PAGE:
As a kid I was always into history, still am really. One of the periods that fascinated the young Adam was the Dark Ages. I used to wonder how it was for the people living in such a time. For one, I assumed that it was always cloudy with lots of rain; gloomy even. That’s what happens in a dark age, hence the name. Later in life I discovered that there was a thing called the Medieval Warming Period which had nothing at all to do with some dominatrix’s tepid time of the month. Apparently palm trees grew in England and they made wine in Ireland. Didn’t sound dark to me at all.

What really made the Dark Ages rather sombre was the fact that everyone was downtrodden and just consumed with scratching around to make ends meet, while trying to avoid being skewered on the spear of some random barbarian. Because of this the world went backwards. People forgot how to read, they forgot how to build stuff that their relatives had been able to build, that sort of thing. It all sounded rather horrible. Thank god for the renaissance!

But it turns out that this was historical nonsense, dreamed up by people with an axe to grind and an agenda to propagate.

This is a circular golden brooch made in Denmark in the last half of the tenth century. Denmark at the time would have been really dark if you believe the historians. And yet they produced precious items such as this.

Borepatch had a very nice post the other day on the same topic. He juxtaposed wonderful examples of Dark Ages sculpture with what passes for the same art form in this day and age. The examples that he gave were taken from the Wikipedia page for modern sculpture.

it’s got a title but who cares; it’s just a literal pile of junk.

It’s not just art that is a reflection of the age in which it is made. Architecture is another example, and anyone with two eyes and a cortex with a spark can easily see that we live in a time of great ugliness as far as that is concerned. In fact, ugliness is the byword for our present age. Our discourse is ugly, our relationships our ugly, our clothes are ugly, the cars that we now buy are ugly; the way that we are forced to live is also ugly. We have disfigured our environment in order to placate the gods of wind and so that is ugly as well.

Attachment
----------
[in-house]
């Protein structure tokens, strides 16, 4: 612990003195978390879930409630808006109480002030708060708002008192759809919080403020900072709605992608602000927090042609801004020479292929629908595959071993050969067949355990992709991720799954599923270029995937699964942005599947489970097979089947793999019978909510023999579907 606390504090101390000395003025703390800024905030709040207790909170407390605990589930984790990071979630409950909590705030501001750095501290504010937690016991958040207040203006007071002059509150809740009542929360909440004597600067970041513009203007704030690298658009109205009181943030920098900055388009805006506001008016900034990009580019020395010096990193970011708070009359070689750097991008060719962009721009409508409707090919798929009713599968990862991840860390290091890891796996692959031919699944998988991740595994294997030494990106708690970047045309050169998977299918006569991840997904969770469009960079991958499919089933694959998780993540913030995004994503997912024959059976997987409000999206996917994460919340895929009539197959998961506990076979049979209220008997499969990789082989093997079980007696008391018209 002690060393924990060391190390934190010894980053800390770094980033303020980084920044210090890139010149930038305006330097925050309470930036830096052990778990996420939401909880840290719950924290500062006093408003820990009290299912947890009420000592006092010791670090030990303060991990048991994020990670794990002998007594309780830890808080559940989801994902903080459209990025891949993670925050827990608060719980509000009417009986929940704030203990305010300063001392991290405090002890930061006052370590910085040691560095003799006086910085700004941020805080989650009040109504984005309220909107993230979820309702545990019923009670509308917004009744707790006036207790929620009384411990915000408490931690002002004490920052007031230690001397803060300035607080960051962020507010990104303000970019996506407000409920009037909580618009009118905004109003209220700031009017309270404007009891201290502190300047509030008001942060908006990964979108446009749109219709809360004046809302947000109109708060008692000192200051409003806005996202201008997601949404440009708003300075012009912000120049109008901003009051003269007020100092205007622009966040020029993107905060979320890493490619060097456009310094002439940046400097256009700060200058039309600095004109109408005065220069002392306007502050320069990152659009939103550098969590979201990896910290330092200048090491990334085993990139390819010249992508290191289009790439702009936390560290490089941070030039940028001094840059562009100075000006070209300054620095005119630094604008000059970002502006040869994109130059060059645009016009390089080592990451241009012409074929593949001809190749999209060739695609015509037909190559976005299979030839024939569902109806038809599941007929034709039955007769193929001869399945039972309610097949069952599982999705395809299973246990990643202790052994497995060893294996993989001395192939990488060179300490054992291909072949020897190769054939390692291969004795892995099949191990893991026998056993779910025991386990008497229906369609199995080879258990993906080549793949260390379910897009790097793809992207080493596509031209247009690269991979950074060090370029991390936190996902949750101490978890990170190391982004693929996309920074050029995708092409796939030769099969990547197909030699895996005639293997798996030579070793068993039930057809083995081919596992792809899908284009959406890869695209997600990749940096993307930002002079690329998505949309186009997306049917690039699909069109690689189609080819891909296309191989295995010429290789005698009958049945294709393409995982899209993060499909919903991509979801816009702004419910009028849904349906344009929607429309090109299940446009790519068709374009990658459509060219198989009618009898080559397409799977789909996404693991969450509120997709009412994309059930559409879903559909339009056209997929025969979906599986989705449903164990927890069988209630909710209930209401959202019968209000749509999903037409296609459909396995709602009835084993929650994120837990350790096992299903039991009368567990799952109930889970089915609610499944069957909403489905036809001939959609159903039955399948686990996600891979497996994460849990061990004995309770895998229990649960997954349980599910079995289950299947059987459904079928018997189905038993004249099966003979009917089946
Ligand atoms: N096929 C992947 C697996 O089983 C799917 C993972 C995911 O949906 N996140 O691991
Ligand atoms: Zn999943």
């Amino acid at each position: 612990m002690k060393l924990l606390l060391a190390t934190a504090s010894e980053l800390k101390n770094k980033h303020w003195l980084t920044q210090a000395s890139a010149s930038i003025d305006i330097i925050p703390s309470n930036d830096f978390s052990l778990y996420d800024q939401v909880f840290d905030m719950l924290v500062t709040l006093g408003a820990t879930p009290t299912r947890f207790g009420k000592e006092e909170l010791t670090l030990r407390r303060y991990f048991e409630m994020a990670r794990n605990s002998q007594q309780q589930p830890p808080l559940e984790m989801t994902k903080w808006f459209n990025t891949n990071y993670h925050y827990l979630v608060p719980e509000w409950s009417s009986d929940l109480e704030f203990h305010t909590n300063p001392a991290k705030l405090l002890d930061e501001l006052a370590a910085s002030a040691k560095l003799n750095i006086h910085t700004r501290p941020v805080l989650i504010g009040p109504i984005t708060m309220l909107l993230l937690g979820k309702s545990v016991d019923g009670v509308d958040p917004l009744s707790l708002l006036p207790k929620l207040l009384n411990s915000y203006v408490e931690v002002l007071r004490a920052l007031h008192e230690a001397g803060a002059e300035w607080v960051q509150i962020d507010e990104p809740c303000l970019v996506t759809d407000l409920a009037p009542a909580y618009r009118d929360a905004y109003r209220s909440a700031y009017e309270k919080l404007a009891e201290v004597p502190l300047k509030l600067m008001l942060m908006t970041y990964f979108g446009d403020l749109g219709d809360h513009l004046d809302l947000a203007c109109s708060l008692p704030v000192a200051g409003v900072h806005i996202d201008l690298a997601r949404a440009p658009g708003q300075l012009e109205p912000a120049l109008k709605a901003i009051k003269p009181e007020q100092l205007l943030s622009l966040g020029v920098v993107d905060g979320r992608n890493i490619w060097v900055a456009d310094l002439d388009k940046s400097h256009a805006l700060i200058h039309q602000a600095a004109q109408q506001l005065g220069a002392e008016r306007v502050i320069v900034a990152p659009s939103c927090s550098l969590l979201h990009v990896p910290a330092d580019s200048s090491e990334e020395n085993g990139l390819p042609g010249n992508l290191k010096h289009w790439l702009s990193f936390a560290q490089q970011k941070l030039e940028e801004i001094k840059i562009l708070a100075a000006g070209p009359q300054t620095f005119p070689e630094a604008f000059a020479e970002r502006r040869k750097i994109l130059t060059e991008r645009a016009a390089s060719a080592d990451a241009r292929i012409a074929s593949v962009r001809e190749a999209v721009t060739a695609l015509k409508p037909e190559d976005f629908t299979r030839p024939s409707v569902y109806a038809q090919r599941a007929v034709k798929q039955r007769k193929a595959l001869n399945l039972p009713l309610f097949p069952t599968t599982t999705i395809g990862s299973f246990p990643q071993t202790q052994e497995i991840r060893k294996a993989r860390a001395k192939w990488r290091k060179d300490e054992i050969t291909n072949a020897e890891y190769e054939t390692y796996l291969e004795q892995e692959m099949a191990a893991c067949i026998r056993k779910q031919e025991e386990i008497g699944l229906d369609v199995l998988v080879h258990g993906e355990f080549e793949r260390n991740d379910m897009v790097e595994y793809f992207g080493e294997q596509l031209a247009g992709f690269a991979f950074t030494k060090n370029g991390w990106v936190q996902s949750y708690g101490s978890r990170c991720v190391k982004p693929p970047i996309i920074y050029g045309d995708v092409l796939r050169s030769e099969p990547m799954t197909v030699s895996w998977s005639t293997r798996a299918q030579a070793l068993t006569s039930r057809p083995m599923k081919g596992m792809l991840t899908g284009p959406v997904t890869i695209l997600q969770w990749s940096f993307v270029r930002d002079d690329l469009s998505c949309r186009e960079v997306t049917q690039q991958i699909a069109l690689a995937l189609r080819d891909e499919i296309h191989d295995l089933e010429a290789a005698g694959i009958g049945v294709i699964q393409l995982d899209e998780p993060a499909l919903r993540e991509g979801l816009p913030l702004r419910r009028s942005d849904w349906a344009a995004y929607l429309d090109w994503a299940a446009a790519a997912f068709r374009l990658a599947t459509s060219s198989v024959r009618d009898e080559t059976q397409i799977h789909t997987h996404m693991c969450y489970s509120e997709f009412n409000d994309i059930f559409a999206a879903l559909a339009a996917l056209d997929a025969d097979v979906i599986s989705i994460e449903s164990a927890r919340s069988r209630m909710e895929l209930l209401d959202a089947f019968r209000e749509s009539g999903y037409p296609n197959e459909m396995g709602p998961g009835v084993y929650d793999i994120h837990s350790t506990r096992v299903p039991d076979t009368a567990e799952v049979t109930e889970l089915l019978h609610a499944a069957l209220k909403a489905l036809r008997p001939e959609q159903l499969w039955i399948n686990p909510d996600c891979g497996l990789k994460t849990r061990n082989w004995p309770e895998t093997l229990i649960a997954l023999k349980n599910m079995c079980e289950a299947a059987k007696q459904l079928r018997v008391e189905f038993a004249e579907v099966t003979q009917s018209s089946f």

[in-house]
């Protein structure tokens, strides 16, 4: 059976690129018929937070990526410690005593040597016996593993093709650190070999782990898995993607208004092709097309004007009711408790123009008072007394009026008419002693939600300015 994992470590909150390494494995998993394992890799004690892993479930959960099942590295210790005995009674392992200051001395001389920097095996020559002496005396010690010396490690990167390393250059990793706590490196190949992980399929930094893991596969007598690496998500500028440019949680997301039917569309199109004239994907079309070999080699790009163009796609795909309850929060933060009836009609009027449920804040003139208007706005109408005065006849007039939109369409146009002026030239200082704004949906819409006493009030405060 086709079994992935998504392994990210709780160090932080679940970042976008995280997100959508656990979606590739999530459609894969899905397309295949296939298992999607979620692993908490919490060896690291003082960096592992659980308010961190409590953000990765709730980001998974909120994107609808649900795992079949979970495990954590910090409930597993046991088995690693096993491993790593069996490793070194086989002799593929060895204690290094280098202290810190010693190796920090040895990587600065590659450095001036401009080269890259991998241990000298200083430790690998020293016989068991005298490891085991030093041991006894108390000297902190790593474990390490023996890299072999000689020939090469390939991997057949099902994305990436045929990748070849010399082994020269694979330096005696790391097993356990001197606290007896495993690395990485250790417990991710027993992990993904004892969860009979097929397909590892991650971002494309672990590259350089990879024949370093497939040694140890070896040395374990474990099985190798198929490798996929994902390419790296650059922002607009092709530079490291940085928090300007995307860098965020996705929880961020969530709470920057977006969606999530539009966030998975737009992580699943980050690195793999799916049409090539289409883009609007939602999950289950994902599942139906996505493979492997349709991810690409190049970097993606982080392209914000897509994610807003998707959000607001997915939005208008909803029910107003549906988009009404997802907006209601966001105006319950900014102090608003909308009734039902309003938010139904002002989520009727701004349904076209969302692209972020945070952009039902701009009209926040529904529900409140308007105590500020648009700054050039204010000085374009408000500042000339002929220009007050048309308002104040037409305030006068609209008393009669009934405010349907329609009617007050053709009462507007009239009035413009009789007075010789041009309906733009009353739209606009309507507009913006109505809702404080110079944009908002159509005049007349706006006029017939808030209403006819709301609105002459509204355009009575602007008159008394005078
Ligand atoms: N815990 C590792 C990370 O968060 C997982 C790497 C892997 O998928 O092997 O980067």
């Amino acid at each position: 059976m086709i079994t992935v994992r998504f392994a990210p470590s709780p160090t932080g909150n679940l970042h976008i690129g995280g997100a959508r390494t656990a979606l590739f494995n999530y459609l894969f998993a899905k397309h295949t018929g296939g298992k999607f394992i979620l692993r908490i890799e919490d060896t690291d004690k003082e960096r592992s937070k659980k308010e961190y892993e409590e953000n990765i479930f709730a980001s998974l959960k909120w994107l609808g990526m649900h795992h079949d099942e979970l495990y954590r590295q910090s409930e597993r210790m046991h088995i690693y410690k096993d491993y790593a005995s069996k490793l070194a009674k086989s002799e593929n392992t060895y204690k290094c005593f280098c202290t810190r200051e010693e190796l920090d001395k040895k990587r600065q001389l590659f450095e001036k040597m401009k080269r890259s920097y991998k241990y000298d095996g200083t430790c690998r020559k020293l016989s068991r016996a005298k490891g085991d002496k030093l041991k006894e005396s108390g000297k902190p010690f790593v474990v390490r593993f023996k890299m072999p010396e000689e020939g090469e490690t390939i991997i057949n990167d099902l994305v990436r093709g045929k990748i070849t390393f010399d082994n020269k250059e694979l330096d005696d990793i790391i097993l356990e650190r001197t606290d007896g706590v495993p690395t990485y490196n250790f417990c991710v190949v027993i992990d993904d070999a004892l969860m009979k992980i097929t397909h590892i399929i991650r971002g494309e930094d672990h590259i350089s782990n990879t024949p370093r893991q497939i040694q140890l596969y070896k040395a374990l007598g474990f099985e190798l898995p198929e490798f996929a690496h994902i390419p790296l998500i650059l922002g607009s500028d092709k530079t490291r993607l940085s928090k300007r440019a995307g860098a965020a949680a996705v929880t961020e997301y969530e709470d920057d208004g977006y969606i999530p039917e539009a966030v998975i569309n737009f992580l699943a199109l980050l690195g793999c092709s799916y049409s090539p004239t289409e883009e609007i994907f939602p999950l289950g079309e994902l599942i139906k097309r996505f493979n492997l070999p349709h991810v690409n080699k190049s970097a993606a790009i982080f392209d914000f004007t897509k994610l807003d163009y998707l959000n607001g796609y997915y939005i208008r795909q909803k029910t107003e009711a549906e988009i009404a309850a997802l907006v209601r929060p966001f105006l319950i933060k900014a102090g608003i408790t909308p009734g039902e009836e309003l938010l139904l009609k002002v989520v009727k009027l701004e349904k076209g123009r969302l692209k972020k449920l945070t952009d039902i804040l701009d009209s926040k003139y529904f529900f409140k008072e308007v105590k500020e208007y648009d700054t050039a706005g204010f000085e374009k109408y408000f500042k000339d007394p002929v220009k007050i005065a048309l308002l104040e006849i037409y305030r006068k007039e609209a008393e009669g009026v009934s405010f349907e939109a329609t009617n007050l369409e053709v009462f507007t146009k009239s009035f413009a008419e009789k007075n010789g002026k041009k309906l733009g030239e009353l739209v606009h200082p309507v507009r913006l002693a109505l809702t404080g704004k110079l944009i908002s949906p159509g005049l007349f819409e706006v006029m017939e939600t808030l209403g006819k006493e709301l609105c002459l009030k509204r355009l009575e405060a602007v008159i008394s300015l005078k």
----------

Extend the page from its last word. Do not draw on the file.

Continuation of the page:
We live in a time of great ugliness. But it goes much deeper than that. On deeper reflection we are ourselves living what we accused past generations of suffering through. We are in our own Dark Age. The only thing that is advancing is technology but that is at our own expense. Yes, you will live longer, but your end days in some retirement home will be devoid of beauty as you lie there in abject silence, deserted by your relatives who have no time for your last moments as they scuttle like rats in this ugly existence.

For future historians, if that discipline ever achieves some level of seriousness, this time in which we live will be known as the Dark Ages. And they will wonder what it was like to live in such a time when every aspect of peoples’ lives was regulated to an inch, and where ugliness was the expressed order of the day. And as they ponder on that, we can ponder on the rampant levels of drug use and suicide in our communities, the retreat of millions into online pornography at the expense of the beauty of an actual relationship, the outsourcing of the lives of our children as we race around working to buy the latest stuff, and the separation and divorce of each of us from our communities and from the world in which we exist.

Which is why we have to make the best of it. Which is why you should always do your very best to surround yourself with beauty, in everything that you do, in everything that you see and with everyone with whom you interact. It is all that we have when the world goes dark. And when you are confronted with the latest outrageous ugliness, such as a lunatic dressed as a satanic woman reading putrid prose to little children, realise that you are living in a dark age. It does not mean that you accept the ugliness, only that you understand the context in which you live.